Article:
[miningmx.com] — THE upturn in the titanium market, where prices are now the best in more than 20 years, may save Exxaro’s KZN Sands operation from closure in 2012.
At stake are some 4,000 jobs in the Empangeni region of KwaZulu-Natal (KZN) linked either directly or indirectly to the twin smelter operation, which produces titanium slag from heavy mineral sands.
The smelter is currently supplied with mineral sands from Exxaro’s nearby Hillside mine, which will be mined out in the first quarter of 2012.
A new mine to be developed, called Fairbreeze, was to replace production from Hillside. However, Exxaro canned the project last year because of poor returns forecast on the investment.
“We were not prepared to accept single-digit returns on the investment required, which was estimated at between R1.1bn and R1.4bn, given the better returns on offer from other divisions of the group,’ said financial director Wim de Klerk.
But De Klerk said the price of pigment – which requires titanium and is used widely in the manufacture of paint – had moved above $2,000 per tonne for the first time in more than 20 years.
The outlook is for further price increases because of rising demand, which will not be matched by rising supply.
De Klerk said: “For the first time in many years, we are encouraged by the supply/demand outlook. The years of underinvestment are finally catching up to the industry.
“We have just successfully commissioned our pigment expansion plant in Australia and it could not have been timed better.
“Hopefully we will soon see price increases coming through on the feedstock side as well.’
He added that because of the developing situation in the market, Exxaro had been approached by a number of feedstock customers requesting that the KZN Sands plant not be closed down because of their concerns regarding future supply.
De Klerk said Exxaro was now looking at various options regarding the future supply of titanium sands to the KZN smelters, as well as financial options to keep it operating.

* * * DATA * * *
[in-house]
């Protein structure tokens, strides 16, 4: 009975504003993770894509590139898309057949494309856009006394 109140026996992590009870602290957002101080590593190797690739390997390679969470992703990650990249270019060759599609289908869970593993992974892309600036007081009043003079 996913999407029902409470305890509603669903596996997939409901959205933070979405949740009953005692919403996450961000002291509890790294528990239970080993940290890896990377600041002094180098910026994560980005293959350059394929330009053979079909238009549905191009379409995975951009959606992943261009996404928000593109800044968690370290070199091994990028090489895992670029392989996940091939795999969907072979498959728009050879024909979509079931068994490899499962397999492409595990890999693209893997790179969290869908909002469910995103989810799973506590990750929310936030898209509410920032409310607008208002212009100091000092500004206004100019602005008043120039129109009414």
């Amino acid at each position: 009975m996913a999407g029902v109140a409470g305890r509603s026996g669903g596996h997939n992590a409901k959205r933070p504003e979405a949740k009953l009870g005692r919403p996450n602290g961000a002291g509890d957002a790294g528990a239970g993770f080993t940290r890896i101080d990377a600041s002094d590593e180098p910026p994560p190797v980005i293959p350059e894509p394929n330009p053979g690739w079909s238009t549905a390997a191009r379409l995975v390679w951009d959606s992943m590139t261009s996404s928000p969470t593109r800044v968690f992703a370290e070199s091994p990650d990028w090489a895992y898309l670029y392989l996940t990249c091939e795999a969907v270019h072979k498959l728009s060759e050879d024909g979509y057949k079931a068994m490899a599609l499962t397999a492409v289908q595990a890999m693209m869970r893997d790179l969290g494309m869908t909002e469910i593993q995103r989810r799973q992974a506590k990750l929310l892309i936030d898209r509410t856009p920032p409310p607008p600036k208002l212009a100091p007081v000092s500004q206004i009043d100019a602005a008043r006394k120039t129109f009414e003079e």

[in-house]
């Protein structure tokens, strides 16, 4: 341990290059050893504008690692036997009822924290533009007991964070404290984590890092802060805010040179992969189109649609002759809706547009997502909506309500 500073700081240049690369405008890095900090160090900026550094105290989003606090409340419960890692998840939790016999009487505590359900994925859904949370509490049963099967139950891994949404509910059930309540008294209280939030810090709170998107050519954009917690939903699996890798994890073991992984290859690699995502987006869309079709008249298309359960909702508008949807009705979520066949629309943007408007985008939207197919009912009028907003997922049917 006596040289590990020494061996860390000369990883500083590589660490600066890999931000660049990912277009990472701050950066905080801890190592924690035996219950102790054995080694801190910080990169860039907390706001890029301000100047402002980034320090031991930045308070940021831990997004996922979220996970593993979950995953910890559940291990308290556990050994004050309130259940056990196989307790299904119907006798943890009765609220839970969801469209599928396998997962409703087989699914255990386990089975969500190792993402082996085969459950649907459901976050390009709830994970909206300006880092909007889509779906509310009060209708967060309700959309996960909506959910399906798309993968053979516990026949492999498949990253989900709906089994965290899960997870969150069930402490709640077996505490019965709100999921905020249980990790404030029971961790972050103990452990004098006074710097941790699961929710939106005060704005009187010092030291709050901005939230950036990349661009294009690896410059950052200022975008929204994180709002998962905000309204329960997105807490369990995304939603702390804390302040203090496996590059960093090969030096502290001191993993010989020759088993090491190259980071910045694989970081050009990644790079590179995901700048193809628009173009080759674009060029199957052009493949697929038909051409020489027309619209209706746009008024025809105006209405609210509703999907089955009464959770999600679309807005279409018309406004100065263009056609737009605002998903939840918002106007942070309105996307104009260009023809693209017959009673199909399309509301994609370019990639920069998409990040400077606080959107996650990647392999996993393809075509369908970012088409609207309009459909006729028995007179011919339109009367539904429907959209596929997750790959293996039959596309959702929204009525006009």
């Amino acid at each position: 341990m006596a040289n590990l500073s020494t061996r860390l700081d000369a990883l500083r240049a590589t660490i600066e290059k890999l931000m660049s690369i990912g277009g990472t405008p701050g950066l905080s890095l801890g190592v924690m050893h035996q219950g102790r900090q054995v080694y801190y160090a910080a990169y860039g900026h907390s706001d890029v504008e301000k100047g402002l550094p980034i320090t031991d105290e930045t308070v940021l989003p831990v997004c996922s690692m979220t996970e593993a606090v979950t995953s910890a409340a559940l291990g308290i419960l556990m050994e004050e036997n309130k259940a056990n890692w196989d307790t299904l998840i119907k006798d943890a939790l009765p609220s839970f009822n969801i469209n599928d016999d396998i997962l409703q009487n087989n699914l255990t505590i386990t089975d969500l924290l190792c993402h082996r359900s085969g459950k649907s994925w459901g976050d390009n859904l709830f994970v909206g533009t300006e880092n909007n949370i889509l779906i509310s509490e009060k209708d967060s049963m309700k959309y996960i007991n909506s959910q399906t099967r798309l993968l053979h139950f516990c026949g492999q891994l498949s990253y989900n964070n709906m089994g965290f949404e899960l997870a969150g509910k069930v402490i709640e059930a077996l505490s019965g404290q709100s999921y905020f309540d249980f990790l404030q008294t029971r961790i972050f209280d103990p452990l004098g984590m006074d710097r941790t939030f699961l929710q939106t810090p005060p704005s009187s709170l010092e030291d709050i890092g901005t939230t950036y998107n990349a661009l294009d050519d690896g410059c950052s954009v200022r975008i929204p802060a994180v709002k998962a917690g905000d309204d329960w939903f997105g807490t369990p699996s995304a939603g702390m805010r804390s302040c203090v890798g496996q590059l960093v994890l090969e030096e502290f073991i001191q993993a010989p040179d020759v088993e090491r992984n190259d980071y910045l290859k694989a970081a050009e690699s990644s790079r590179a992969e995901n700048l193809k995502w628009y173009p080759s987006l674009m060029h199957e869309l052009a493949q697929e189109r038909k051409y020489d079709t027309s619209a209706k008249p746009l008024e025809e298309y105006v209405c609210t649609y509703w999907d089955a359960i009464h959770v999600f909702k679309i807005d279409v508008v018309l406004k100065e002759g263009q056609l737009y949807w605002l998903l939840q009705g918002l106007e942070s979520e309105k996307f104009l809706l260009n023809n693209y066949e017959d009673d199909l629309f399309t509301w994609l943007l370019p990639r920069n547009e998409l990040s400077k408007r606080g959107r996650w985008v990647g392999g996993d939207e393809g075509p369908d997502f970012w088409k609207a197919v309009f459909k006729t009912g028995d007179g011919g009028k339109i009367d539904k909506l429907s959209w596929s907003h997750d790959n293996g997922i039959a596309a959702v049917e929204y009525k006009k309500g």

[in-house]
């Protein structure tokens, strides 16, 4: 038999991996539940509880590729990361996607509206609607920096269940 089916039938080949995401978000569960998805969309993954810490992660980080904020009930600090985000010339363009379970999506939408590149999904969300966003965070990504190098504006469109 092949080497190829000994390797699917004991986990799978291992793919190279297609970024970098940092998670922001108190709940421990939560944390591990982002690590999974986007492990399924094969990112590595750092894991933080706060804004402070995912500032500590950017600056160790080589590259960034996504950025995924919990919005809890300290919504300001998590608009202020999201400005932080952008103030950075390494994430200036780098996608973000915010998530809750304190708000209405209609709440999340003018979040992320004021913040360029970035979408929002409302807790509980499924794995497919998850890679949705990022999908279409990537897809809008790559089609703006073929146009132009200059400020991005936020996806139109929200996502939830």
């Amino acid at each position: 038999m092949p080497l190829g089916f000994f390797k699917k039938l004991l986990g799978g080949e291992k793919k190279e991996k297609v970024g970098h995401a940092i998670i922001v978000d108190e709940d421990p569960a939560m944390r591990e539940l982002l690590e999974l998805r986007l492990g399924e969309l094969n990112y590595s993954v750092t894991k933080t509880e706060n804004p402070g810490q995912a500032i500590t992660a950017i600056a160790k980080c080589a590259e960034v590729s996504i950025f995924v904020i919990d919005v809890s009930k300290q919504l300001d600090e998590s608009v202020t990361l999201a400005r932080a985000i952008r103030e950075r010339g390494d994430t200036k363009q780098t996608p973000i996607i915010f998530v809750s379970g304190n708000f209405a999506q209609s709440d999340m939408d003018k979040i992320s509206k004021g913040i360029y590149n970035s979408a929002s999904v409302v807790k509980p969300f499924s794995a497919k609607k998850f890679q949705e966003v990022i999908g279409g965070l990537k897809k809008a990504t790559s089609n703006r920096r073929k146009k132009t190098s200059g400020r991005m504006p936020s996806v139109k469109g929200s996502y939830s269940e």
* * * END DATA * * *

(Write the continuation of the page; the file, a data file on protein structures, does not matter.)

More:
He said these included possible partnerships with customers who wanted to buy the titanium slag it produced, as well as long-term pricing arrangements to guarantee the profit margin Exxaro required to keep it going.
De Klerk declined to specify the profit margin Exxaro wanted, because of negotiations about to take place. He repeated the assessment made last year that the group was not prepared to run the operation for a “single-digit margin’.
Supply options included completing the development of the Fairbreeze mine; buying in ilmenite from the Moma mine in Mozambique or suppliers in China or India, or stepping up ilmenite output from the Namakwa Sands operation to feed KZN Sands.
“We may end up doing a combination of all three,’ he said.
De Klerk said: “We need to take a decision as soon as possible because even if we decided to act tomorrow, the KZN smelters are still going to run short of feedstock at some point.’
He estimated the cost of completing the Fairbreeze mine at “between R1.1bn and R1.4bn, plus a year’s inflation’.
Deutsche Bank analyst Tim Clarke queried Exxaro CEO Sipho Nkosi on the wisdom of investing in Fairbreeze, when higher returns were offered by Exxaro’s base metal division. Clarke commented that “it was scary you might put a significant amount of money into Fairbreeze’.
Nkosi replied: “You must remember this is a big business which is part of our corporate DNA.
“It has very low margins today but, if you go back 12 years or so, coal was a dog. There was a time when the former Iscor seriously looked at getting out of coal. Iron ore was in a similar position a few years back as well.
“So before taking a final decision on KZ Sands, it’s important that we think twice. There is also the issue of the effect of our decision on the people of KwaZulu-Natal because, if we close it down, some 4,000 jobs will be affected in total.
“We are very mindful of that in our licence to operate.’